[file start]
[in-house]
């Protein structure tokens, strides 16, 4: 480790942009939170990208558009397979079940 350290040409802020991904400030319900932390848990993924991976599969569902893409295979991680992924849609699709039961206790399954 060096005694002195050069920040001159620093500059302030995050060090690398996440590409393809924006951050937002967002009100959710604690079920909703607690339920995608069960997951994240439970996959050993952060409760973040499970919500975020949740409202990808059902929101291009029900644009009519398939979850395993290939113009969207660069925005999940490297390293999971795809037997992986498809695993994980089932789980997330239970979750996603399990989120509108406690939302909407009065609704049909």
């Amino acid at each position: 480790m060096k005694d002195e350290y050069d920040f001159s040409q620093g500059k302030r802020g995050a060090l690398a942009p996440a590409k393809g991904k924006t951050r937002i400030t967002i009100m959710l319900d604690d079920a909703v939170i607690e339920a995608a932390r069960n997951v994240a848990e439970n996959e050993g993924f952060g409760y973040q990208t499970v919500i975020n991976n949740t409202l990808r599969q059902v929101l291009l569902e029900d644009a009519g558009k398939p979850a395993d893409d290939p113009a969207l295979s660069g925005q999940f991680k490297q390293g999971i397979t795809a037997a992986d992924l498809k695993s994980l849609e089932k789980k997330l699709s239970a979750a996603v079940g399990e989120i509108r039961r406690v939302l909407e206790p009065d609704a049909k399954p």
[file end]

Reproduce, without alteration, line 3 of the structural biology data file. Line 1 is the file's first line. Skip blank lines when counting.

């Amino acid at each position: 480790m060096k005694d002195e350290y050069d920040f001159s040409q620093g500059k302030r802020g995050a060090l690398a942009p996440a590409k393809g991904k924006t951050r937002i400030t967002i009100m959710l319900d604690d079920a909703v939170i607690e339920a995608a932390r069960n997951v994240a848990e439970n996959e050993g993924f952060g409760y973040q990208t499970v919500i975020n991976n949740t409202l990808r599969q059902v929101l291009l569902e029900d644009a009519g558009k398939p979850a395993d893409d290939p113009a969207l295979s660069g925005q999940f991680k490297q390293g999971i397979t795809a037997a992986d992924l498809k695993s994980l849609e089932k789980k997330l699709s239970a979750a996603v079940g399990e989120i509108r039961r406690v939302l909407e206790p009065d609704a049909k399954p």